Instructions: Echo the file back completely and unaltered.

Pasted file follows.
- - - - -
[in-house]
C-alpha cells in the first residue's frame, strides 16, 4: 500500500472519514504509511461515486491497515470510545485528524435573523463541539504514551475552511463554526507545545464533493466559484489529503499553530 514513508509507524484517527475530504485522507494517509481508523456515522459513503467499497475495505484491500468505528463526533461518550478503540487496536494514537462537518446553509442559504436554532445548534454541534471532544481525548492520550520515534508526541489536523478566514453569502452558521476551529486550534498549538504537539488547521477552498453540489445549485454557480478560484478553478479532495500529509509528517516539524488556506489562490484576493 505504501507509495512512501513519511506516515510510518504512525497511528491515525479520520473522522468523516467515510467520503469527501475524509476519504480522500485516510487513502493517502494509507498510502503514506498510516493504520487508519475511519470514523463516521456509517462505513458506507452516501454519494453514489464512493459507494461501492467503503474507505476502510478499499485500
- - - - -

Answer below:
[in-house]
C-alpha cells in the first residue's frame, strides 16, 4: 500500500472519514504509511461515486491497515470510545485528524435573523463541539504514551475552511463554526507545545464533493466559484489529503499553530 514513508509507524484517527475530504485522507494517509481508523456515522459513503467499497475495505484491500468505528463526533461518550478503540487496536494514537462537518446553509442559504436554532445548534454541534471532544481525548492520550520515534508526541489536523478566514453569502452558521476551529486550534498549538504537539488547521477552498453540489445549485454557480478560484478553478479532495500529509509528517516539524488556506489562490484576493 505504501507509495512512501513519511506516515510510518504512525497511528491515525479520520473522522468523516467515510467520503469527501475524509476519504480522500485516510487513502493517502494509507498510502503514506498510516493504520487508519475511519470514523463516521456509517462505513458506507452516501454519494453514489464512493459507494461501492467503503474507505476502510478499499485500